foraging and slow

Saturday 17 March 2018

This morning, I went for my regular walk around the neighbourhood. I often take nature photos as I walk, but things are decidedly dowdy at the moment. It's too early for the autumn blaze here in Canberra. Summer still clings. We've had .002mm of rain (almost literally) since January 1, and only the trees with whopper roots and natives that thrive on three drips of water are eking out an existence.

Mostly, things are shrivelling up and dying, and this isn't really the ultimate state in which to find treasure.

Unless you really look.

One thing I've promised myself this year, is to stop and look. Observe and really see. I'm always in much of a rush, and I'm pretty jack of it. I want to slow down and do slow things. Walk slowly, eat slowly, breathe slowly, move my eyes slowly. Pause. Scour. Take in. Pluck.

Most of the treasures in these photos were simply plucked from a tangle of leaves and sticks on the ground, some snapped from a dying bush. Some were pinched from a tree with more than enough to spare. Many are dying, some already dead. Some with fruit and flowers crisped and stubborn on tiny stems.

All beautiful.

Placing these finds on a board to photograph them may seem mundane to some, but it was one of the most happy-making things I've done in a long time. As I arranged each piece, microscopic spiders and other bugs scurried out and scuttled from piece to piece.

I was really struck by the autumnal gum leaves, below. I've never seen them this amber. How beautiful are they? And that bark--also from a gum--the red of Uluru. And that pine cone, cracked and benevolent and so perfectly imperfect.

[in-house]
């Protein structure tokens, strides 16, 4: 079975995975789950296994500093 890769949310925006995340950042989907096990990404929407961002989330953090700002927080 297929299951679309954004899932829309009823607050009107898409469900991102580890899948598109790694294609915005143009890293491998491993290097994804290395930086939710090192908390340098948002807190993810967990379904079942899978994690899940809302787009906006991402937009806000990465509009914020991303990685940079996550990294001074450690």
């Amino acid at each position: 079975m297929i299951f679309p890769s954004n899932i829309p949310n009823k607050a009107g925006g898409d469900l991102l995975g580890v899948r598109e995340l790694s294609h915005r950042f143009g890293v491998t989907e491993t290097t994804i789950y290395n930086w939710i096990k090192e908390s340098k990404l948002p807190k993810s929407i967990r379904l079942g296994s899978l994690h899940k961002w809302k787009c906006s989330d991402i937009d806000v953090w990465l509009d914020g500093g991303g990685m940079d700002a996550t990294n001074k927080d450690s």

I'm a bit botanica-obsessed right now, and I plan to draw these, especially the flowers, before they wobble and completely succumb.

Many of these grassy stems (below) are weeds. My favourite is the lacy stemmed grass in the centre. It resembles a tulip tree and yet it's a common grassy weed so easily passed by without a second glance. If only it wasn't so common, it would be celebrated on royal crests and national flags.

This has got me thinking about the word 'common'. It has such negative connotations, yet really, it's only a lack of perceived value that causes commonality. Just because something is in abundance doesn't mean it's not beautiful. Doesn't mean it's not important, vital, valuable.

Here is one of the little spiders who popped out of the bark.

I think I love him.

And now he's gone.

Go for a walk. See what treasures you can find, then photograph them and tag me (Instagram Facebook Twitter). I'd love to see what you come up with. Maybe a terrazzo of rocks and pebbles. A forest of sticks and twigs. A flutter of feathers or a branch full of mismatched leaves from some extraordinary, invented tree.

Here's to slow.


1 comment:

Sheryl Gwyther said...

Tania, I loved this post on being observant, of taking the world in as one takes those meandering track walks in many Canberra suburbs. Savouring it in sensory ways ... really seeing colour, shape, texture and small hidden gems; smelling that special scent I always notice in your city, the eucalyptus. Listening to birdsong, a distant lawn mower, breeze in the casuarinas and crunch of dry leaves underfoot. And the colour ... greys and greens, pale shale, autumnal collage, and the huge, intense, crisp blue-sky days.

Visiting Canberra in autumn is sublime. See you soon! :)

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